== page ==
Americans have a great ability to get lost in the forest of meaningless trivialities, missing things on the horizon that truly matter. Now that December has come, the forest is getting thick, indeed.
"Yeah, there's a lot of bad 'isms' floatin' around this world," the character known only as Alfred, a janitor at Macy's, says in the 1947 version of Miracle on 34th Street, "but one of the worst is commercialism. Make a buck, make a buck. Even in Brooklyn it's the same — don't care what Christmas stands for, just make a buck, make a buck."
The commercialism of Christmas is not a new concern. Neither is its cousin, the concern over popular culture's dilution of the true meaning of the season. But these concerns are merging in confusing ways. And so, many Americans in 2015 find themselves criticizing big businesses for not being Christ-centered enough in their commercialization of Christmas.
You want trivial? Some even find sinister motives in the designs of coffee cups.
Meanwhile, Christians and other religious groups are being tortured and killed by the thousands in many parts of the world, including some quite close to where Jesus ministered, and the collective outrage in the United States to this clearly non-trivial reality isn't enough to fill a stocking, or even a Starbucks cup.
In North Korea, China, Saudi Arabia, Syria and the Sudan, religious persecution is especially bad, according to a recent report by UPI on a study by Aid to the Church in Need International, a Catholic foundation. In North Korea, 33 Christians who contacted other Christians in South Korea were summarily executed. South Korean television reports up to 50,000 North Koreans are imprisoned in re-education camps for practicing Christianity.
Meanwhile, chief among the atrocities committed by ISIS is a systematic destruction of believers, including Christians, Yazidis and Muslims. But ISIS isn't alone. Other terror groups — Boko Haram and al-Shabab, principally — also target faith groups with terror.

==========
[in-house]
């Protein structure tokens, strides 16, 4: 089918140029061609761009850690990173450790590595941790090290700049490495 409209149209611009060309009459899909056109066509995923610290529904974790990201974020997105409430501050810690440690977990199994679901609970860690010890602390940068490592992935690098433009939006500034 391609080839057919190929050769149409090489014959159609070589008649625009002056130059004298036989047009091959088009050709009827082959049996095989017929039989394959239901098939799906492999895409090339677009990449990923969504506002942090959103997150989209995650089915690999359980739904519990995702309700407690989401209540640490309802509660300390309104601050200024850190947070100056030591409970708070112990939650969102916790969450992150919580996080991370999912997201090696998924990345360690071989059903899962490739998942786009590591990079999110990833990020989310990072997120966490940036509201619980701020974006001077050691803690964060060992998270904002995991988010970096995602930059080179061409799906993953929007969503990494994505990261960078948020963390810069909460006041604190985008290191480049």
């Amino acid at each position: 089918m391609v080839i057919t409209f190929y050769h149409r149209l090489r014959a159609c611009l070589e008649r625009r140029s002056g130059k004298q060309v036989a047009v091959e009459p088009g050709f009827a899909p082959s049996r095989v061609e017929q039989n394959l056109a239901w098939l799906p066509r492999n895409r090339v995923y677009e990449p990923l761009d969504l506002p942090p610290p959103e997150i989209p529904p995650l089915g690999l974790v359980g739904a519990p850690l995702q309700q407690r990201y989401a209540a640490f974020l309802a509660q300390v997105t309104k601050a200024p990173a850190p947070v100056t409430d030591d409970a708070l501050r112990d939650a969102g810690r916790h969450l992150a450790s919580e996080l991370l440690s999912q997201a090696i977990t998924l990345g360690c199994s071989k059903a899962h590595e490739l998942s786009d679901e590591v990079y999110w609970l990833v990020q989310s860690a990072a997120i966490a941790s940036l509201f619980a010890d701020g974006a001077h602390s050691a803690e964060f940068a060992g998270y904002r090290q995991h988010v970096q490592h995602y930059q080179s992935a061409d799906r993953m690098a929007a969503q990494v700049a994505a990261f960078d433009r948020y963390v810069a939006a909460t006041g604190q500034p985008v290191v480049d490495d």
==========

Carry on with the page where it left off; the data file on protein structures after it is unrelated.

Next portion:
Rabbi David Saperstein, the U.S. ambassador at-large for international religious freedom, told NPR last month he is deeply distressed by these things.
"Freedom of conscience underlies all other rights," he said. "It's why our Bill of Rights begins with the free exercise of religion. And without the freedom of conscience, to live in accordance with your core values, all other rights are in peril."
The Founding Fathers couldn't have said it better. Yet, despite Saperstein's zeal and good intentions, the Obama administration has not made religious freedom a visible and persistent foreign policy priority.
Saperstein notes, correctly, that the nation can do little diplomatically when dealing with ISIS and other terror groups.
But it could do more when dealing with growing anti-Semitism in Europe or similar problems in other allied countries. It could send stronger signals about the role of religion in public life in this country, rather than attacking the Little Sisters of the Poor over contraceptive coverage.
But the public has little credibility attacking the Obama administration's record so long as its attention remains riveted on coffee cups and store clerks who say "Happy Holidays."
Try explaining to a Syrian Christian refugee why these things are so important.
Emma Green, an editor with The Atlantic, got it right when she recently wrote, "Coffee-cup outrage is flimsy when paired with real conflicts of conscience that have led to years-long lawsuits and businesses shutting down and significant public protests — and it is shameful in light of the violent persecution of Christians around the world."
Maybe average citizens can do little to stop ISIS, but they could do much through protests and campaigns to force this nation's leaders to make religious freedom a bigger priority. They might even raise enough noise to force passage of HR1150, a bipartisan measure that would elevate Saperstein's office and give him more tools.
The Christmas season abounds in much that is good and truly meaningful. It is rooted in the miraculous birth of a child who conquered evil and brought true hope to the world.
Of course, commercialism muddles that message, But confusing battles over it and other cultural issues waste energy that ought to be directed at more important and long-lasting attacks on believers who need help.